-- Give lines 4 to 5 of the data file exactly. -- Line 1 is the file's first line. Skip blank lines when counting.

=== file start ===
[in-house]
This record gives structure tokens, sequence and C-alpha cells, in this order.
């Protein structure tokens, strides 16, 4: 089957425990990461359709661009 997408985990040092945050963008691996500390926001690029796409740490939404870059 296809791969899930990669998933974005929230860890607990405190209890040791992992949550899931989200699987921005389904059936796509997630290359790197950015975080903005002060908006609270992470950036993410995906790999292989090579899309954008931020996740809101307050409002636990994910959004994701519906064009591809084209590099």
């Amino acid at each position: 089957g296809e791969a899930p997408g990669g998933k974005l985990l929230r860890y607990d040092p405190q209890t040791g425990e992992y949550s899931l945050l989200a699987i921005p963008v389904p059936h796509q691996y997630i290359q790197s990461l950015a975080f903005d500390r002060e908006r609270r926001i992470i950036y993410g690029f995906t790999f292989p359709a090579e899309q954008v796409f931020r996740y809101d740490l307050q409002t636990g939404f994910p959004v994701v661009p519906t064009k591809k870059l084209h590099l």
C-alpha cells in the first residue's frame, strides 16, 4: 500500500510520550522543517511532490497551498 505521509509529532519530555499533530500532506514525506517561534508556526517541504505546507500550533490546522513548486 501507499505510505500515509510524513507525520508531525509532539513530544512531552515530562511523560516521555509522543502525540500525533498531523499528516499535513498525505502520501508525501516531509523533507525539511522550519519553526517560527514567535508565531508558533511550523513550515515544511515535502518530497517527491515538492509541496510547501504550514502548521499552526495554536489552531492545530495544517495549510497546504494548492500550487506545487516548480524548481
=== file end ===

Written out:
């Amino acid at each position: 089957g296809e791969a899930p997408g990669g998933k974005l985990l929230r860890y607990d040092p405190q209890t040791g425990e992992y949550s899931l945050l989200a699987i921005p963008v389904p059936h796509q691996y997630i290359q790197s990461l950015a975080f903005d500390r002060e908006r609270r926001i992470i950036y993410g690029f995906t790999f292989p359709a090579e899309q954008v796409f931020r996740y809101d740490l307050q409002t636990g939404f994910p959004v994701v661009p519906t064009k591809k870059l084209h590099l």
C-alpha cells in the first residue's frame, strides 16, 4: 500500500510520550522543517511532490497551498 505521509509529532519530555499533530500532506514525506517561534508556526517541504505546507500550533490546522513548486 501507499505510505500515509510524513507525520508531525509532539513530544512531552515530562511523560516521555509522543502525540500525533498531523499528516499535513498525505502520501508525501516531509523533507525539511522550519519553526517560527514567535508565531508558533511550523513550515515544511515535502518530497517527491515538492509541496510547501504550514502548521499552526495554536489552531492545530495544517495549510497546504494548492500550487506545487516548480524548481